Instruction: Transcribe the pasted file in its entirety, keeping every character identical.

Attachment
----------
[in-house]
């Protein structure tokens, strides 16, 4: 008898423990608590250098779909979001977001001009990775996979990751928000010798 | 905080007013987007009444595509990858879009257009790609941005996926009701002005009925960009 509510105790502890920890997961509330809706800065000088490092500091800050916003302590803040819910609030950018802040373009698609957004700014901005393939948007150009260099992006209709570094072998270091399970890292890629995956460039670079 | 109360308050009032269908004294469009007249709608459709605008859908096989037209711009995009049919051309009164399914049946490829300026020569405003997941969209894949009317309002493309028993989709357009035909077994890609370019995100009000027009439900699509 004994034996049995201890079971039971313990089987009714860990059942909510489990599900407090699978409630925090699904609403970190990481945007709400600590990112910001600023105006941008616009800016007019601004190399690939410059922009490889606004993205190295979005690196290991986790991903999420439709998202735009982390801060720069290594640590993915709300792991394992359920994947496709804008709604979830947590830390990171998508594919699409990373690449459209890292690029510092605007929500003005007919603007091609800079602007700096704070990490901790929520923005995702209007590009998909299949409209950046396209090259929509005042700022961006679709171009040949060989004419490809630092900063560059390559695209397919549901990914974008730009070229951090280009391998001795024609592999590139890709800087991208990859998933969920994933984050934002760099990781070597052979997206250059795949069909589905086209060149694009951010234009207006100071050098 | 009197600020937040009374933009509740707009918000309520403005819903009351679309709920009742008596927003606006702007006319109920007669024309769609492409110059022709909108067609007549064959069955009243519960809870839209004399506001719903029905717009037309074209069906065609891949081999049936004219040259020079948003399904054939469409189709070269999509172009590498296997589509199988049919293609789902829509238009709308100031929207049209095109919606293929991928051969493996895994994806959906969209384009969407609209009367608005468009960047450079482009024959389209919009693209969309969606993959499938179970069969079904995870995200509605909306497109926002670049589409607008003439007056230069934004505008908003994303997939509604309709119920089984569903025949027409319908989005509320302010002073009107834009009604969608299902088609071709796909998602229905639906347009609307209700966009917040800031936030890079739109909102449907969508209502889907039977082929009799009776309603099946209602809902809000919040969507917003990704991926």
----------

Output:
[in-house]
């Protein structure tokens, strides 16, 4: 008898423990608590250098779909979001977001001009990775996979990751928000010798 | 905080007013987007009444595509990858879009257009790609941005996926009701002005009925960009 509510105790502890920890997961509330809706800065000088490092500091800050916003302590803040819910609030950018802040373009698609957004700014901005393939948007150009260099992006209709570094072998270091399970890292890629995956460039670079 | 109360308050009032269908004294469009007249709608459709605008859908096989037209711009995009049919051309009164399914049946490829300026020569405003997941969209894949009317309002493309028993989709357009035909077994890609370019995100009000027009439900699509 004994034996049995201890079971039971313990089987009714860990059942909510489990599900407090699978409630925090699904609403970190990481945007709400600590990112910001600023105006941008616009800016007019601004190399690939410059922009490889606004993205190295979005690196290991986790991903999420439709998202735009982390801060720069290594640590993915709300792991394992359920994947496709804008709604979830947590830390990171998508594919699409990373690449459209890292690029510092605007929500003005007919603007091609800079602007700096704070990490901790929520923005995702209007590009998909299949409209950046396209090259929509005042700022961006679709171009040949060989004419490809630092900063560059390559695209397919549901990914974008730009070229951090280009391998001795024609592999590139890709800087991208990859998933969920994933984050934002760099990781070597052979997206250059795949069909589905086209060149694009951010234009207006100071050098 | 009197600020937040009374933009509740707009918000309520403005819903009351679309709920009742008596927003606006702007006319109920007669024309769609492409110059022709909108067609007549064959069955009243519960809870839209004399506001719903029905717009037309074209069906065609891949081999049936004219040259020079948003399904054939469409189709070269999509172009590498296997589509199988049919293609789902829509238009709308100031929207049209095109919606293929991928051969493996895994994806959906969209384009969407609209009367608005468009960047450079482009024959389209919009693209969309969606993959499938179970069969079904995870995200509605909306497109926002670049589409607008003439007056230069934004505008908003994303997939509604309709119920089984569903025949027409319908989005509320302010002073009107834009009604969608299902088609071709796909998602229905639906347009609307209700966009917040800031936030890079739109909102449907969508209502889907039977082929009799009776309603099946209602809902809000919040969507917003990704991926």